FHFA: Get in the Business of Restoring Home Opportunity

It is disheartening to watch the enormous diversion of attention and energy focused on persuading the Federal Housing Finance Agency to give Fannie Mae and Freddie Mac the green light to use a proven tool – principal reduction – to reduce foreclosures while families across the nation drown in a sea of negative equity that holds back our economic recovery.

Research conducted by the UNC Center for Community Capital and others clearly shows the benefits of principal reduction in reducing foreclosures and stabilizing home values:

  • Loan modifications with reduced payments and principal reduction have the lowest re-default rates. Center for Community Capital research shows that a combination of principal write down and rate reduction results in the highest mortgage repayment rates compared to other types of modifications. Federal Reserve Bank of New York researchers estimate that a combination of principal and interest-rate reductions would lower first-year re-default risk by 40 percentage points, nearly four times the impact from the interest rate-only strategy now commonly pursued.

  • Principal reductions can also result in the best net-present-value outcome. Our research shows that principal reduction modifications, though they require the investor to give up a portion of possible future principal payments, can often result in a higher net present value than rate reduction modifications because they avert more costly foreclosures. Modifications made in hard-hit areas of the country that lowered a borrower's payment from 50 percent to 31 percent through a rate reduction posted success rates of only 40 percent, while those that used principal modifications had success rates of 58 percent. In such markets, when even greater payment reductions are needed, the research shows that using principal reduction in combination with rate reduction has the highest resulting net present value. The FHFA estimated that reducing the unpaid principal of all underwater borrowers in Fannie Mae and Freddie Mac's portfolio to 115 percent of their property's value would save more than $20 billion compared to not doing anything.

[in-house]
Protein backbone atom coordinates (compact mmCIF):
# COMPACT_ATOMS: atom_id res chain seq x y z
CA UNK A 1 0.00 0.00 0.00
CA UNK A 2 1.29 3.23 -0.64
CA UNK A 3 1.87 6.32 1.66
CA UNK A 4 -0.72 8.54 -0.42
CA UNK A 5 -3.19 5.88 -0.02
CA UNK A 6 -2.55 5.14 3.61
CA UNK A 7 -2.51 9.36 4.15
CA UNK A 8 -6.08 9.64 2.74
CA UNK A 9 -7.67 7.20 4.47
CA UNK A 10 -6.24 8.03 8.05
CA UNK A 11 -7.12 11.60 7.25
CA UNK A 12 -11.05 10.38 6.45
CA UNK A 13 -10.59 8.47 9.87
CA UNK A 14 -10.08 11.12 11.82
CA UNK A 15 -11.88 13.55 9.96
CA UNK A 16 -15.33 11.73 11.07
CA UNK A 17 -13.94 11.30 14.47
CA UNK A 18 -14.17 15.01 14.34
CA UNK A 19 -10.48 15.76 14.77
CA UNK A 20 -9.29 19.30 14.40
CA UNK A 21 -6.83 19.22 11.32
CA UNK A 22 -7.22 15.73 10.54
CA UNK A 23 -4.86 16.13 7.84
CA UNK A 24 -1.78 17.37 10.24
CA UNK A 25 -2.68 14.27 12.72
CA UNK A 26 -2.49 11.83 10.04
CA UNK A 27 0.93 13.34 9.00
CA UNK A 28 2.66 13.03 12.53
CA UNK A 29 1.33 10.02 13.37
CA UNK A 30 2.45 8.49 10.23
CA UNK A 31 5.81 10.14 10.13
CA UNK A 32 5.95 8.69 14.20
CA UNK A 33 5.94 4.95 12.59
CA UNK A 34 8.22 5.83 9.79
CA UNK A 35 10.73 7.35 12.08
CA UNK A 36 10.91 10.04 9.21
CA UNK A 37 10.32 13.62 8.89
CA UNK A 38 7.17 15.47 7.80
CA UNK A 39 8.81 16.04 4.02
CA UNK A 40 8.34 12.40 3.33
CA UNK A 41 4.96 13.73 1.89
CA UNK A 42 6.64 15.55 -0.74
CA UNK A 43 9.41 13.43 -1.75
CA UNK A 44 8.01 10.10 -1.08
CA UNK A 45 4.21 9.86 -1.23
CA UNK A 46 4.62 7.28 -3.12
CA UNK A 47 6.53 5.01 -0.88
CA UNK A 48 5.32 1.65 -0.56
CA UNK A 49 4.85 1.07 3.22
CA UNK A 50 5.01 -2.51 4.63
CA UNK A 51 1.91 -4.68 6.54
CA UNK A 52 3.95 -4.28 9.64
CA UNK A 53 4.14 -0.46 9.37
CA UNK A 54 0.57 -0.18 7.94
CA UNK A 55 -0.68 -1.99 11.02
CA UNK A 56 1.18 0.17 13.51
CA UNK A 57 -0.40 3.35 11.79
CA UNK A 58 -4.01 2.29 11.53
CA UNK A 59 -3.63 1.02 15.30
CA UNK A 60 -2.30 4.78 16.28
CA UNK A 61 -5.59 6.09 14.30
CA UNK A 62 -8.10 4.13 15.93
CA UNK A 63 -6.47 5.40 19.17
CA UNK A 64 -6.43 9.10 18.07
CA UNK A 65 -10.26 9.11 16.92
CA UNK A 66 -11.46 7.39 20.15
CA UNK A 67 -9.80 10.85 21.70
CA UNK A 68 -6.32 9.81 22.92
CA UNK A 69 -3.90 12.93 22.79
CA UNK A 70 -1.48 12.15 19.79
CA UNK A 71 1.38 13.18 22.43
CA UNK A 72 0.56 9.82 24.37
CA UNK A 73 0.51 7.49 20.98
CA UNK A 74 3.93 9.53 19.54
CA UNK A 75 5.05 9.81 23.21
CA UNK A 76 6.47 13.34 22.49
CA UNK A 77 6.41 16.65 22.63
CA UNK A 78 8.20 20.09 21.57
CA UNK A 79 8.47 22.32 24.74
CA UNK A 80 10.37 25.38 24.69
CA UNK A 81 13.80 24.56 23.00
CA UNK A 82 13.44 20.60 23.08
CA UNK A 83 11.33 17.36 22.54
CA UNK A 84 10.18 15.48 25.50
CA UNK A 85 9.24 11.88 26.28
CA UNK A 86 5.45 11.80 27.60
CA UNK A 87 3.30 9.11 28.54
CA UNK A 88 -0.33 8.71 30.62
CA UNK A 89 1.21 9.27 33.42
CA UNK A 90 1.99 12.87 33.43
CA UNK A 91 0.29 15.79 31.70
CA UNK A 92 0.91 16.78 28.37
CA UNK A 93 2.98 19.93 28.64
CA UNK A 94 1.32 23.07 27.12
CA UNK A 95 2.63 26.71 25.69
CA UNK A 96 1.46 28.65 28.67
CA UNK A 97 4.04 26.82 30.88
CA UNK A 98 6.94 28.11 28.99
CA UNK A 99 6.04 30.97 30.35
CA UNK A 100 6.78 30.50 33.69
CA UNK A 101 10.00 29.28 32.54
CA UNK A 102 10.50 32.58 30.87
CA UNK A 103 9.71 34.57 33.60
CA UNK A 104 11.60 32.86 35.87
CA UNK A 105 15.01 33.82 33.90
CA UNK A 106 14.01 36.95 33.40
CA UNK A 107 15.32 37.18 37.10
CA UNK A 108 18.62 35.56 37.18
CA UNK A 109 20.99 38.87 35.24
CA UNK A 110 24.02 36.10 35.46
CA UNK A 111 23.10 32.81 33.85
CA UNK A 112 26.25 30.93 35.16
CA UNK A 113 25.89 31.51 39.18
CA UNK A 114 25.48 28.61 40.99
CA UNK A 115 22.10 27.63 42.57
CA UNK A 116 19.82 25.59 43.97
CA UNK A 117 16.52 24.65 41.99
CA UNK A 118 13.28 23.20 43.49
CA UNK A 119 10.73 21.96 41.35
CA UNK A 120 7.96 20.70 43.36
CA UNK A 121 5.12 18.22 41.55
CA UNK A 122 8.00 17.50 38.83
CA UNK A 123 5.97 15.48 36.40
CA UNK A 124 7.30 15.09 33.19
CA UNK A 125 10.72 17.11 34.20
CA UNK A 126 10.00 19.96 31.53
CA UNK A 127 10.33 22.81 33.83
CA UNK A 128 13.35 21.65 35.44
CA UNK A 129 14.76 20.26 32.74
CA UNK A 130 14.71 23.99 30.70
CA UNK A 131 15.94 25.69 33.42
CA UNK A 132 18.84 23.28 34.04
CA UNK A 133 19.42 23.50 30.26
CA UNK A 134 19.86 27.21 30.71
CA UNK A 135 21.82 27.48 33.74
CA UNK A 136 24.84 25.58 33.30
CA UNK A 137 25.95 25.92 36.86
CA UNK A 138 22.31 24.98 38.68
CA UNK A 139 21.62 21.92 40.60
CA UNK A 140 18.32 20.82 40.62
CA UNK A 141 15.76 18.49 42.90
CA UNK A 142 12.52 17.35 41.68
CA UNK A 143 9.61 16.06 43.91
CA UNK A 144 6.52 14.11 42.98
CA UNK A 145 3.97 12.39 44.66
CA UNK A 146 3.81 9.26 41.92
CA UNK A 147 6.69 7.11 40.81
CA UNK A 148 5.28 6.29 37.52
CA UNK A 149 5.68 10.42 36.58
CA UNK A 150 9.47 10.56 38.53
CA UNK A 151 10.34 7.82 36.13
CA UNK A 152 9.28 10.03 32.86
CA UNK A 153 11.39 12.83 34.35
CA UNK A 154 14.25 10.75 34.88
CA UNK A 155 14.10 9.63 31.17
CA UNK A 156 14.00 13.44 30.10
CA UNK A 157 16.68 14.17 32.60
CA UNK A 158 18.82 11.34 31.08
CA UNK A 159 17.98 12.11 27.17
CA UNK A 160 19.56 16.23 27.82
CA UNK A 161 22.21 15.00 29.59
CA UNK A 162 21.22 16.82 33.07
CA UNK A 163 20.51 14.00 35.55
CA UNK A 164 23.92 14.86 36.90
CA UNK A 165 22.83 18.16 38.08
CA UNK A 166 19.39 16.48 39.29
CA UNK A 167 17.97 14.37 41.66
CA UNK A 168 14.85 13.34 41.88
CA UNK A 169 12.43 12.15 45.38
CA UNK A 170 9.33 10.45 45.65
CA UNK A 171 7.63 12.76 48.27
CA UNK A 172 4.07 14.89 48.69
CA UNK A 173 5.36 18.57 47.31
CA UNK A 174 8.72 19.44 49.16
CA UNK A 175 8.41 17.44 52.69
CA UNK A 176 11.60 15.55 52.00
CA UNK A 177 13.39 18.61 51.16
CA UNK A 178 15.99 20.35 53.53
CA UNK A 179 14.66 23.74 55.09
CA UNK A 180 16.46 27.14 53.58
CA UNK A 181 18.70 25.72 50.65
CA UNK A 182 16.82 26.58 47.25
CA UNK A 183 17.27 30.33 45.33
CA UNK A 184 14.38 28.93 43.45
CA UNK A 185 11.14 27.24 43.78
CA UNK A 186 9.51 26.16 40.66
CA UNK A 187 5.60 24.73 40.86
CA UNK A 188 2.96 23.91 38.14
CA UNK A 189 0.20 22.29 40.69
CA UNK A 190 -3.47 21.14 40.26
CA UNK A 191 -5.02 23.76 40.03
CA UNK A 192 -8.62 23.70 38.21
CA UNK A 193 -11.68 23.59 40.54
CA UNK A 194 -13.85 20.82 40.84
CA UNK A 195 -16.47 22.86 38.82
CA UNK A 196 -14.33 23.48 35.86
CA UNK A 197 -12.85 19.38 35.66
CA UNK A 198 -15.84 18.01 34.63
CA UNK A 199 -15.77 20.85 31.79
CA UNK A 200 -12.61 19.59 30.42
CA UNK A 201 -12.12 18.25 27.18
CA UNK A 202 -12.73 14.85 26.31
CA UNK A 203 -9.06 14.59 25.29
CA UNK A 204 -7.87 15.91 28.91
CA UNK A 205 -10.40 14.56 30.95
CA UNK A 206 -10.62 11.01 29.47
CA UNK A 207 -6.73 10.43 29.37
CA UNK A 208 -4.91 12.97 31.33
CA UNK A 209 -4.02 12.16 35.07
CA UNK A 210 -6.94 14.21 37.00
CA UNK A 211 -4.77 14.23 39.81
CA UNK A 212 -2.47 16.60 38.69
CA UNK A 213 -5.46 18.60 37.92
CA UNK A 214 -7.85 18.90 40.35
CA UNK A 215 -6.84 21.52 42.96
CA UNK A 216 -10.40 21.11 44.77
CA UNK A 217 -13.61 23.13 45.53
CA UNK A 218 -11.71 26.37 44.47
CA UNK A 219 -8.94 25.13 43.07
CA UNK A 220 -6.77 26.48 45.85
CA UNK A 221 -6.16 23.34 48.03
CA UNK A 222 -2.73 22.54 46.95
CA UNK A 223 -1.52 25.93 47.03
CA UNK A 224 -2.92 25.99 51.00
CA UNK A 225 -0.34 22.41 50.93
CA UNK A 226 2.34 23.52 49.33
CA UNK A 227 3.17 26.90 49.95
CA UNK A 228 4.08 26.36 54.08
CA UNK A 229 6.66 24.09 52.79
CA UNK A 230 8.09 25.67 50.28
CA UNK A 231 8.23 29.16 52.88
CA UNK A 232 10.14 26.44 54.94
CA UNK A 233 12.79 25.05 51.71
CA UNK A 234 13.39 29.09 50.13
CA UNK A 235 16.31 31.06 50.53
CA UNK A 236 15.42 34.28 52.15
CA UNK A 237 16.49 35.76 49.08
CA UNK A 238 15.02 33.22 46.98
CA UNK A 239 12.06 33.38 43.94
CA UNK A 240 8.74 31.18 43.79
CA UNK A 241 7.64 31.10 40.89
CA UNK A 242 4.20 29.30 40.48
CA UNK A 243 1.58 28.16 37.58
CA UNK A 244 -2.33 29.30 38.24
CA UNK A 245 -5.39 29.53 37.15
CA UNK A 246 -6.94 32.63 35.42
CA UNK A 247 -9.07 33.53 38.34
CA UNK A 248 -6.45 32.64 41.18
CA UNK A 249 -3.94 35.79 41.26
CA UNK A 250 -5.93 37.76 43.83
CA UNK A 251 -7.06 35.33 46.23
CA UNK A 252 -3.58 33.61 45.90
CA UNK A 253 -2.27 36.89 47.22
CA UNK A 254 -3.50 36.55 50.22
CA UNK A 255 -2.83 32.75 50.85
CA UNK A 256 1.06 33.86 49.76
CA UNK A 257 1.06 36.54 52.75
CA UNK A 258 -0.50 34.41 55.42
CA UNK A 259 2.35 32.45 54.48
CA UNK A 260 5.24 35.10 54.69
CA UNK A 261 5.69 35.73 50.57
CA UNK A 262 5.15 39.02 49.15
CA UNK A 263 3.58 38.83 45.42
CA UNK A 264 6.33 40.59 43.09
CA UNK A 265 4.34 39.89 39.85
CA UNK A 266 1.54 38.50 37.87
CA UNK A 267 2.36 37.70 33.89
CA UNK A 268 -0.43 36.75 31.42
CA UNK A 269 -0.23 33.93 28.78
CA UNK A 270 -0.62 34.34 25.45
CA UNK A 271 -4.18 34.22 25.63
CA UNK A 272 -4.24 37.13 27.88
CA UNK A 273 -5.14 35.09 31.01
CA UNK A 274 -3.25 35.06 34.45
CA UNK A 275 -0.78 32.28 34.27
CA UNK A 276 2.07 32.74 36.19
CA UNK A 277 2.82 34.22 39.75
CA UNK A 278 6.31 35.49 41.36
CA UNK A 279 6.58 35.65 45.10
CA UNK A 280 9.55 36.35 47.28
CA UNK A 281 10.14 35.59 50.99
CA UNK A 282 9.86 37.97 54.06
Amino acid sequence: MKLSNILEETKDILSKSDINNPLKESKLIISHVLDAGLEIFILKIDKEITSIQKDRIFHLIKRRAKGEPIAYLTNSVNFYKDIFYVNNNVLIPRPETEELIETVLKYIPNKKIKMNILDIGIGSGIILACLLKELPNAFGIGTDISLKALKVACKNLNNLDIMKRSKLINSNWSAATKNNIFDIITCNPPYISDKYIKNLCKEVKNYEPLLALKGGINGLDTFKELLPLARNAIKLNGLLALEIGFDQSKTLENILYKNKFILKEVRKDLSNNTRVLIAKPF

Still, less than 8 percent of loan modifications in the third quarter of 2011 reduced principal, according to the latest Mortgage Metrics Report released by the Office of Thrift Supervision and Office of the Comptroller of the Currency. In fact, more than 88 percent added (capitalized) past due amounts to the loan, increasing the remaining balance.

In the wake of the financial crisis, 3.4 million borrowers – nearly 8 percent of all mortgages – are currently 90 days or more late on their mortgage payments or are in foreclosure. Nationally, the glut of foreclosed properties exacerbate the fall in house values, leaving an estimated 10.7 million homeowners, roughly 22 percent of all mortgages, underwater.

It’s time to move on, give Fannie and Freddie authority to use this valuable tool to reduce foreclosures, enable families to remain in their homes, and get on with the business of finding a systematic way to restore homeownership for America’s families and our economy.

Janneke Ratcliffe is executive director of the Center for Community Capital at the University of North Carolina.


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